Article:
[TUHS] Systematic approach to command-line interfaces

Paul Winalski paul.winalski at gmail.com
Thu Aug 5 01:04:50 AEST 2021

On 8/3/21, Andrew Warkentin <andreww591 at gmail.com> wrote:
> Up until now I was just planning on following the traditional
> threading model of associating most state with processes with only
> execution state being per-thread in the OS I'm working on, but now I'm
> thinking I should reduce the state associated with a process to just
> the PID, PPID, PGID, containing cgroup, command line, and list of
> threads. All other state would be contained in various types of
> context objects that are not tied to a particular process or thread
> (other than being destroyed when no more threads are associated with
> them).

For what it's worth, this is the process model that Windows NT has.

This thread has discussed two very different ways to do command line
processing:  the TOPS-20 model, where the program image for the
command is activated immediately and then calls back to the OS to
process the command line elements, and the UNIX model, where the first
element of the command line is a path (full or partial) to the program
image for the command, and it's entirely up to that image to process
the command line elements as it sees fit.

VMS takes a third approach.  The VAX had four, hierarchical execution
modes:  user, supervisor, exec, and kernel, in increasing order of
privilege.  The VAX had "change mode" instructions (CHMU, CHMS, CHME,
CHMK) that ran the current process's change-mode interrupt handler to
process the request.  Applications and programs to process commands
ran in user mode.  The DCL command interpreter (VMS's equivalent of
the UNIX shell) ran in supervisor mode.  Exec mode was reserved for
record management services (RMS), VMS's equivalent of the file system
code in UNIX.  Kernel mode (the only mode where privileged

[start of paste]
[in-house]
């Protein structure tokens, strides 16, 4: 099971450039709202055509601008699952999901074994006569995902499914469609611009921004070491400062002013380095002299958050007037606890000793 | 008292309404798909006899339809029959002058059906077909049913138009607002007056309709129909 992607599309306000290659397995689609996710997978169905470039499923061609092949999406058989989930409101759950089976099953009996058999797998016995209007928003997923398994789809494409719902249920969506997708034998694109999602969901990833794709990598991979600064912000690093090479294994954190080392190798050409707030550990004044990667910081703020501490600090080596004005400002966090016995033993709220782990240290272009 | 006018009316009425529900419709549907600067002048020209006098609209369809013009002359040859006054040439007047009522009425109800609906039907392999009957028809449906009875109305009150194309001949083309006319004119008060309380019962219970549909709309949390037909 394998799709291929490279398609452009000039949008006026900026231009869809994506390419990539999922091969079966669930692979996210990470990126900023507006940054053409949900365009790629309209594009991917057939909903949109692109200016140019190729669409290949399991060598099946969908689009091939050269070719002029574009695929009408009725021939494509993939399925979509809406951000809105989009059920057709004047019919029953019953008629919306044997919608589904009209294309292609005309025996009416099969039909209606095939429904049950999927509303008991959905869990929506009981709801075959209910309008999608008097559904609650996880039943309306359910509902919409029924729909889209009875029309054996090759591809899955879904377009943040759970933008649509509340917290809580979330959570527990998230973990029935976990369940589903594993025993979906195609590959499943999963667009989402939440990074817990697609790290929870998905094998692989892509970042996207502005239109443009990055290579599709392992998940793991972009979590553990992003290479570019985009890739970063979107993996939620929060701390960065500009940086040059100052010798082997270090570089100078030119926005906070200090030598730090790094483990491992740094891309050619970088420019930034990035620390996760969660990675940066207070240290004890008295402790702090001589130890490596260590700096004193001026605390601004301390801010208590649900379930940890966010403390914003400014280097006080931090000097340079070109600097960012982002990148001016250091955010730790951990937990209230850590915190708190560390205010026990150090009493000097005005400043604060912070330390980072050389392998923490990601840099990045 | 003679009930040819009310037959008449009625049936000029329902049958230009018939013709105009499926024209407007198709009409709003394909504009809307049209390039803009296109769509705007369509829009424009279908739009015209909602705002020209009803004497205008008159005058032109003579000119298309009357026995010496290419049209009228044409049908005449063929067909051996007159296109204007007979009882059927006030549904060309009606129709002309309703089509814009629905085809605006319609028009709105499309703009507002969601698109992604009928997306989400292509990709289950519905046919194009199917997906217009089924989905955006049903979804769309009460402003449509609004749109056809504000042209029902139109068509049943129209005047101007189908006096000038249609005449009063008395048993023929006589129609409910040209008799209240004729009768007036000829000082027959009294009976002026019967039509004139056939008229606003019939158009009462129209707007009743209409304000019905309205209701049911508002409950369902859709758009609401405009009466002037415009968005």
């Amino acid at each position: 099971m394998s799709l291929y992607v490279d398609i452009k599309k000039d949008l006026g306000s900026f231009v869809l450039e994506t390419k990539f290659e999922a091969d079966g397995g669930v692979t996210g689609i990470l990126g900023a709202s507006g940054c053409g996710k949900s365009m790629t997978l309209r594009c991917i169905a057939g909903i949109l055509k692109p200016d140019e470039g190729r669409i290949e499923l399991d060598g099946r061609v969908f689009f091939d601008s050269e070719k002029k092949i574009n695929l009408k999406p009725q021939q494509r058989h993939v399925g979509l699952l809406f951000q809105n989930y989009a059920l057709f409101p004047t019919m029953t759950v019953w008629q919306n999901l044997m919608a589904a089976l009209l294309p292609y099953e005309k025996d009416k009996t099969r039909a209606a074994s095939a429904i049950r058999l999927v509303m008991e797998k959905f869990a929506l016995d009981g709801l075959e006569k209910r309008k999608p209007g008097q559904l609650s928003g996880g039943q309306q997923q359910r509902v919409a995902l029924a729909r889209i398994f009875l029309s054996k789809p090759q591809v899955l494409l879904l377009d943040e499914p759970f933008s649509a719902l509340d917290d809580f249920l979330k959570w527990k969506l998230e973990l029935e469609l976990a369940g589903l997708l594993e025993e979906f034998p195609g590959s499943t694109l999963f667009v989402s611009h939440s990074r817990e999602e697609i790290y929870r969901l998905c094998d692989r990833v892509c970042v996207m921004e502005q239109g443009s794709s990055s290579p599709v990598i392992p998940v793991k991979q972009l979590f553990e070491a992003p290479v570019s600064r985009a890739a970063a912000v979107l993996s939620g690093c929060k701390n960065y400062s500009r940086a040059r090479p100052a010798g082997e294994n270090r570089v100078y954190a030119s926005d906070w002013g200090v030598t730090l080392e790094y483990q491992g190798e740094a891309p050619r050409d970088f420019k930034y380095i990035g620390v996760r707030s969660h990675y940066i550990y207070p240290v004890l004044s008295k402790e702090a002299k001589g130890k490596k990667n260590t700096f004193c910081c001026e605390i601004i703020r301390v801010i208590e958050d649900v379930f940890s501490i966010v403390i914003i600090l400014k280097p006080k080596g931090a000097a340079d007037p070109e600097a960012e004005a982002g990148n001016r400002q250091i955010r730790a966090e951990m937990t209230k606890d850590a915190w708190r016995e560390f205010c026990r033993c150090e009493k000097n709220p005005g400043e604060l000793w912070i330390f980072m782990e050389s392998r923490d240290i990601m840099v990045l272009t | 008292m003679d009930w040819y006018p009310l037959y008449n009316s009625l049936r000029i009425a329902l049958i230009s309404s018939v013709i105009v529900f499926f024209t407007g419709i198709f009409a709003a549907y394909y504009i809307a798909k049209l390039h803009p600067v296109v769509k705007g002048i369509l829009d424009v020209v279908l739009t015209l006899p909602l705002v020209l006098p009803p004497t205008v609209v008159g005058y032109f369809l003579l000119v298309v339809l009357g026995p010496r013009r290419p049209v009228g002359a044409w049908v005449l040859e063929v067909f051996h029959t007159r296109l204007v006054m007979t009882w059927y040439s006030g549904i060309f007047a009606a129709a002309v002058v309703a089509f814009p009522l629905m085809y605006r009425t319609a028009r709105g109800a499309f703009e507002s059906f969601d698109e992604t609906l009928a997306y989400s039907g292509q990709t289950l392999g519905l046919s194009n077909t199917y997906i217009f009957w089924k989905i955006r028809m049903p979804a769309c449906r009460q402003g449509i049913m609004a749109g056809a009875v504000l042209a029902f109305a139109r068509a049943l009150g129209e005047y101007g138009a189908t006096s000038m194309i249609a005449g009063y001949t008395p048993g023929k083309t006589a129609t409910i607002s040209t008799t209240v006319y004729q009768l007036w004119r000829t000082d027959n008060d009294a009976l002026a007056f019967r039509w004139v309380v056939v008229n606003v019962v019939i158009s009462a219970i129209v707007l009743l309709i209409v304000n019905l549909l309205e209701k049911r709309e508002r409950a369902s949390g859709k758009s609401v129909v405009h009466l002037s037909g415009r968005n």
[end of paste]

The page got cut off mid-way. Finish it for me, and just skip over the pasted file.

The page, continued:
instructions can be executed) was, of course, for the kernel.  One
oddity of VMS is that each process had the supervisor, exec, and
kernel code and data mapped to its address space.

Commands in VMS are described using a meta-language that is compiled
into a set of data tables that the command line interpreter (CLI,
running in supervisor mode) uses to determine which program image
needs to be activated to execute the command.  The CLI also does a
full parse of the command line.  It then calls the kernel's image
activator to map the appropriate program image and switches to user
mode to start it running.  There is a runtime library of routines to
retrieve the various options and parameters from the command line (the
routines in this library do CHMS calls to achieve this).

So on VMS we have a situation where the command interpreter (shell) is
part of every process.  Processes are created by the "create process"
OS library routine, sys$creprc, which is a wrapper around the
appropriate CHMK instruction.  Unlike fork() on UNIX, the new process
inherits very little state from its parent.  Most significantly it
inherits neither address space nor open file context.  VMS process
creation is also notoriously expensive compared to fork() on UNIX.

-Paul W.

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